POLES CALL FOR FULL MOBILIZATION

Warsaw, Poland · August 30, 1939

After Adolf Hitler’s sudden decision on Friday, August 25, 1939, to can­cel his in­va­sion of Poland, he ordered pre­para­tions for a second plan­ned in­va­sion. From the Army’s Quar­ter­master General, he learned that the earliest date on which mobi­li­za­tion could be com­pleted was Thursday, August 31. There­fore, he set Friday, Septem­ber 1, as the new launch date. Between those two Fridays, Hitler and his for­eign minis­ter, Joachim von Rib­ben­trop, used every oc­casion to reas­sure their inner circles that Great Britain and France would not come to Poland’s aid in the event of war, even though all three nations were in, or soon would be in as in the case of France, a mili­tary alli­ance with Poland. During those days of peace, Hitler con­tinued his diplo­matic press of iso­lating Poland from its west­ern backers. The Ger­man offer to meet a Polish pleni­po­ten­tiary in Berlin to resolve the Ger­man-Polish dis­pute over the fate of the eth­nic Ger­man en­clave of Dan­zig and the ethnic Ger­mans living in the Polish Corr­i­dor was rejected. The Poles saw through Hitler’s attempt to over­awe the Polish dele­gation in the Ger­man capi­tal, so the Polish For­eign Office recom­mended a meeting, per­haps in a rail­way car, in a small town some­where near the Polish-German border. The next day, Wednes­day, August 30, the Polish ambas­sador, Jóżef Lipski, was shown the door by Ribben­trop for arriving at his office with­out the requi­site pleni­po­ten­tiary cre­den­tials required to nego­ti­ate terms. Ribben­trop treated the British ambas­sador, Sir Nevile Hen­der­son, worse. The two men came close to blows when Hen­der­son, crim­son faced, hands shaking, finger wag­ging, real­ized that his coun­try had been duped all week long as Rib­ben­trop read aloud, in an angry and scorn­ful voice Hen­der­son recalled, a new list of demands on Poland but refused the am­bas­sa­dor’s request to for­ward it to London and War­saw. Hen­der­son left the tense meeting con­vinced that the last hope for peace had vanished. In War­saw, on this same date in 1939, Polish autho­rities an­nounced a general mobi­li­za­tion when it became clear that gen­u­ine dia­log with Ger­many was point­less. The see-saw week of diplo­ma­tic highs and lows had cost the Polish army valu­able time in pre­paring for the over­due German in­va­sion of their country, which occurred on Friday, September 1.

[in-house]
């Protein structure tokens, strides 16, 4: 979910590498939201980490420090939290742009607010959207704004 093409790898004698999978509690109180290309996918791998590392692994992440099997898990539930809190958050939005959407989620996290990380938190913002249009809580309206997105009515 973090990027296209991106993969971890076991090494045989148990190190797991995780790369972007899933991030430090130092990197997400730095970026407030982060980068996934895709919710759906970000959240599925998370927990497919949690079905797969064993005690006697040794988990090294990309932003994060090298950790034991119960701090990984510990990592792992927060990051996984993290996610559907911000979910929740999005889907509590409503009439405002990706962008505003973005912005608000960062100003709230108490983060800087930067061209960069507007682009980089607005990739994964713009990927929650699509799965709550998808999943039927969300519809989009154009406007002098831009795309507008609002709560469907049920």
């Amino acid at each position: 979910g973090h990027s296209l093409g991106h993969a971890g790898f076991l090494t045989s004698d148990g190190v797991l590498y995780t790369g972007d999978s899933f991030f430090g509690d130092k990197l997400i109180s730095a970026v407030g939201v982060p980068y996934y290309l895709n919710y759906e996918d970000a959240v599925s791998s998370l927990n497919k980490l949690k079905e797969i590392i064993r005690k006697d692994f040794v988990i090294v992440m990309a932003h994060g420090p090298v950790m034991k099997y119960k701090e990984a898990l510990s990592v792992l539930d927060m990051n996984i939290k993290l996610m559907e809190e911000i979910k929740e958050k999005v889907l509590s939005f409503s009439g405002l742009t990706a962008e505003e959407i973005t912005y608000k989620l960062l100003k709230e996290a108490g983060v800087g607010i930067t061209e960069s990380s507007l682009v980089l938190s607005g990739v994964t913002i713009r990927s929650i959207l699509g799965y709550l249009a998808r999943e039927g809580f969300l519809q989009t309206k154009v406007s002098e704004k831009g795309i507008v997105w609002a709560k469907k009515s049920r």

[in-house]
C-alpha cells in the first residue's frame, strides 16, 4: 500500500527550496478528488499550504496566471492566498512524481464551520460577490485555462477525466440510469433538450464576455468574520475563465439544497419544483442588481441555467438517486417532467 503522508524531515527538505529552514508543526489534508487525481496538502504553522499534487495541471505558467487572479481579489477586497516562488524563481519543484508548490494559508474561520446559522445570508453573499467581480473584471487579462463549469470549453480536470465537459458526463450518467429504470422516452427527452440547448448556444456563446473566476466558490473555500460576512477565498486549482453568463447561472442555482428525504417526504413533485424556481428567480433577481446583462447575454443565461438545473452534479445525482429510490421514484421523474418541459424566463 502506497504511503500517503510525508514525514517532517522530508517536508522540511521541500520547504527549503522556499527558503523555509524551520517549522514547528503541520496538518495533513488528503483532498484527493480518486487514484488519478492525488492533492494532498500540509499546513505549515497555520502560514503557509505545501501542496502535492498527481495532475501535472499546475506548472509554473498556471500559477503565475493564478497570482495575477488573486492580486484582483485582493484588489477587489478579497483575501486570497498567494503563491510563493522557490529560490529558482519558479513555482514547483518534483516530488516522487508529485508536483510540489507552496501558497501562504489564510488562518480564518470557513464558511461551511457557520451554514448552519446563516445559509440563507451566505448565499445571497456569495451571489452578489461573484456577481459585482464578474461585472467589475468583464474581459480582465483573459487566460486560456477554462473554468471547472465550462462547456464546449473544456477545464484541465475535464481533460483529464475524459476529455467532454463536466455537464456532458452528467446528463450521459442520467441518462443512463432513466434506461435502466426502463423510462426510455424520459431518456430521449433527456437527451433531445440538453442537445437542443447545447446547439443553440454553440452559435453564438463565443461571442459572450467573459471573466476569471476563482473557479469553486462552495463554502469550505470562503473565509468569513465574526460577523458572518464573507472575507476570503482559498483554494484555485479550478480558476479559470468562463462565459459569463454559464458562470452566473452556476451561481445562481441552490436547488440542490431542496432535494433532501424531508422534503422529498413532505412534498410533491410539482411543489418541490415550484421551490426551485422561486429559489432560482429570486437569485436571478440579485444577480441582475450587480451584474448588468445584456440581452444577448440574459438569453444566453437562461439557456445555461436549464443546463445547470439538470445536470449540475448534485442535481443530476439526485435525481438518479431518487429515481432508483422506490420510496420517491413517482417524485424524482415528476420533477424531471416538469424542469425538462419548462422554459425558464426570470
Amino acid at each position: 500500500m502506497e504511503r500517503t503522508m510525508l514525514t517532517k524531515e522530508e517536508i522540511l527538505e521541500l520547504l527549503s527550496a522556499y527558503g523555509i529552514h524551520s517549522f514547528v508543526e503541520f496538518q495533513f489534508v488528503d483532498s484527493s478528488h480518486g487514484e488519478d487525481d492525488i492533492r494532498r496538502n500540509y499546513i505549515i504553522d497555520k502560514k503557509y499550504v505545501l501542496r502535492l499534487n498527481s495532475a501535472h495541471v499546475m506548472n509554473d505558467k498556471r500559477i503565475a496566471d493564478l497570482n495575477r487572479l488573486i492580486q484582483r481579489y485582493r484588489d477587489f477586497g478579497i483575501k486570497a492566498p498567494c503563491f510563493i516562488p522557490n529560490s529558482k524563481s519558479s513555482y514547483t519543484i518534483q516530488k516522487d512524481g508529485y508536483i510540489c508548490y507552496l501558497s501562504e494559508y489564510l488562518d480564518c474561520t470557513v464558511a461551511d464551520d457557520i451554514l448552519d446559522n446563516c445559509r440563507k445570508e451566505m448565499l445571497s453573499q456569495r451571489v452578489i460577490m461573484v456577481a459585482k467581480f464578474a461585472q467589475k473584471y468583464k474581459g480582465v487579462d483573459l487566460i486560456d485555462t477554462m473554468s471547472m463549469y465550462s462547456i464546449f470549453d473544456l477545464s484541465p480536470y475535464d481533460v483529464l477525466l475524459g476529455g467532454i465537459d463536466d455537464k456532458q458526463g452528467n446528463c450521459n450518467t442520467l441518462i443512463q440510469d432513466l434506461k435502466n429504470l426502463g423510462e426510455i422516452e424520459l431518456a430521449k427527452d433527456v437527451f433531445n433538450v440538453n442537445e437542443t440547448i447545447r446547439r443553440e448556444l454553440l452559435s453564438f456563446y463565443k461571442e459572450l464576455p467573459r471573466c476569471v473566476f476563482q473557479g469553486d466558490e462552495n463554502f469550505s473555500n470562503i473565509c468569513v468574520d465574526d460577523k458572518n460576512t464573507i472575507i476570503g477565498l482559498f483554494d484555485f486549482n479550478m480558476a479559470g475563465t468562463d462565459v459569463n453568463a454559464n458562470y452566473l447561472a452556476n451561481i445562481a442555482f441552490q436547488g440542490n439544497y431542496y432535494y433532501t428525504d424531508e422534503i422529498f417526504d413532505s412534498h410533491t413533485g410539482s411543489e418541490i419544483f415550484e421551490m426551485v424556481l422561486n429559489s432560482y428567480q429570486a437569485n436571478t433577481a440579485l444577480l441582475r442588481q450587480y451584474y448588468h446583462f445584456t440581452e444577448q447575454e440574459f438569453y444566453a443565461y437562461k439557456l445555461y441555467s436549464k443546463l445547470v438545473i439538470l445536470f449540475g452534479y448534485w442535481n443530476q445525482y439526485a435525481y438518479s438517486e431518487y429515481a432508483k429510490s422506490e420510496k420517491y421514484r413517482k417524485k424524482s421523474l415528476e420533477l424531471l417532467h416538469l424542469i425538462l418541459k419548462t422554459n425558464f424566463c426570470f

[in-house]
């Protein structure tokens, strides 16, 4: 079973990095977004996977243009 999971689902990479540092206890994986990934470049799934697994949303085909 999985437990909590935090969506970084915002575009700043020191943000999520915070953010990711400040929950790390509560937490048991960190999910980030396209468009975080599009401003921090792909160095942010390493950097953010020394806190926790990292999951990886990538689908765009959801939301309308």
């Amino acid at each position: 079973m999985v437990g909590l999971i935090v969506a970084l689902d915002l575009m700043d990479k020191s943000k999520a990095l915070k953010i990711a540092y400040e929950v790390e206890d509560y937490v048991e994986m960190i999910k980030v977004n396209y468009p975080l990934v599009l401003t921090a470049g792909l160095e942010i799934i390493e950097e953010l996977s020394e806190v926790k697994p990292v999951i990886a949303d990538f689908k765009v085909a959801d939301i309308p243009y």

Polish and British Ambassadors Who Sought a Peaceful End to the Polish Crisis

Jóżef Lipski, Polish diplomat in Germany, 1933–1939 Nevile Henderson, British ambassador to Germany, 1937–1939

Left: Ambassador Jóżef Lipski, Polish diplo­mat in Ger­many, 1933–1939. Poland’s for­eign minis­ter, Jóżef Beck, selected Lipski to nego­ti­ate for Poland during the week running up to the in­va­sion of that coun­try. Lipski was not the Polish pleni­po­ten­ti­ary Ger­man For­eign Minis­ter Joachim von Rib­ben­trop had demanded to meet with on August 30, 1939. The Poles were dead set against nego­ti­ating a solu­tion to the Polish crisis while meeting in the lion’s den; instead, they sent Ambas­sador Lipski, who lacked the requi­site cre­den­tials, to feel out the Germans.

Right: Sir Nevile Henderson, British ambas­sador to Ger­many from 1937 to 1939, believed Hitler could be mani­pu­lated into em­bracing peace and co­oper­a­tion with the West­ern powers. On the night of August 30, 1939, Rib­ben­trop pre­sented Hen­der­son with Ger­many’s “final offer” at resolving the Polish crisis, warning him that if Ger­many received no reply by dawn the “final offer” would be con­sidered rejected. Several days later it was Hen­der­son who, on the morning of Septem­ber 3, 1939, two days after the Ger­man inva­sion of Poland, delivered the Brit­ish ulti­ma­tum to Hitler, declaring that if hostil­i­ties between Ger­many and Poland did not cease by 11 a.m. that day a state of war would exist between the two coun­tries. Ger­many did not respond and British Prime Minis­ter Neville Cham­ber­lain declared war on Germany at 11:15 a.m.

U.S. War Department Uses German News Coverage to Document the Invasion of Poland




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